SHORPY Historic Photo Archive & Fine-Art Prints
The Shorpy Archive
9000+ fine-art prints suitable for framing. Desk-size to sofa-size and larger, on archival paper or canvas.
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About the Photos

Our holdings include hundreds of glass and film negatives/transparencies that we've scanned ourselves; in addition, many other photos on this site were extracted from reference images (high-resolution tiffs) in the Library of Congress research archive. (To query the database click here.) They are adjusted, restored and reworked by your webmaster in accordance with his aesthetic sensibilities before being downsized and turned into the jpegs you see here. All of these images (including "derivative works") are protected by copyright laws of the United States and other jurisdictions and may not be sold, reproduced or otherwise used for commercial purposes without permission.

© 2019 SHORPY INC.

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Hot Box: 1943

Hot Box: 1943

1943. "Melbourne, Australia. United States Army hospital. Patient receiving treatment in new fever machine which keeps temperature at 107 degrees (108 degrees is fatal). Note ice in basin and fan to cool head." Photo by Jo. Fallon for the Office of War Information. View full size.

To stay online without a paywall or a lot of pop-up ads, Shorpy needs your help. (Our server rental alone is $3,000 a year.) You can contribute by becoming a Patron, or by purchasing a print from the Shorpy Archive. Or both! Read more about our 2019 pledge drive here. Our last word on the subject is: Thanks!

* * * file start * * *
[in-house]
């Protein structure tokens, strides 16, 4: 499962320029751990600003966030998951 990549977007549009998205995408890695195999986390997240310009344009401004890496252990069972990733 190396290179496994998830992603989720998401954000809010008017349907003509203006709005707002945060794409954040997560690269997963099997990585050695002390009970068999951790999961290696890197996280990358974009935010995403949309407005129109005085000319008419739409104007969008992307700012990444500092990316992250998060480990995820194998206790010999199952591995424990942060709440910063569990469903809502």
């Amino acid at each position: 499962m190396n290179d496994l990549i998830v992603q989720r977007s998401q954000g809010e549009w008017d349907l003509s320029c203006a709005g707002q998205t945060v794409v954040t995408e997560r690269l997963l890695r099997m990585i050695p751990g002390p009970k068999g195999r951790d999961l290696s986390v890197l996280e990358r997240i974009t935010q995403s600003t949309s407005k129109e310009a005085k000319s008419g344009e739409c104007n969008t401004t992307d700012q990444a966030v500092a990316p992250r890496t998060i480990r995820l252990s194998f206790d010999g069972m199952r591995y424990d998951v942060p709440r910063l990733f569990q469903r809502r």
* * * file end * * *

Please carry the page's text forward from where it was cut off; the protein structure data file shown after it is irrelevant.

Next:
Better than the alternatives

Somebody wasn't paying attention when they showed the training film!

Before the mass production of penicillin was perfected in the late-1940s, pyrotherapy, or artificially induced fever, was one of the few effective ways to attenuate syphilis.

In the 1920s and 1930s, such fevers were often produced by infecting a patient with malaria. It often worked, sometimes completely clearing the infection, but it also killed about one in six patients.

Mechanical fever cabinets emerged as an alternative to malarial therapy. The cabinets were a bit safer and could be operated by less skilled personnel, but the big attraction was that they eliminated the sticky practical and ethical problems of maintaining a live serum with which to infect people. Malaria was notoriously hard to sustain outside of a host. Many mid-century asylums solved this problem by using non-syphilitic patients, usually chronic schizophrenics, from the "back wards" as hosts, but the army had no such population to draw on and deployed fever cabinets.

Malaria cure

Fever therapy gained some popularity in the 1930's as a means for treating malaria. It fell out of favor in the postwar years.

SHORPY OLD PHOTO ARCHIVE | History in HD is a vintage photo archive featuring thousands of high-definition images from the 1850s to 1960s. (Available as fine-art prints from the Shorpy Archive.) The site is named after Shorpy Higginbotham, a teenage coal miner who lived 100 years ago.

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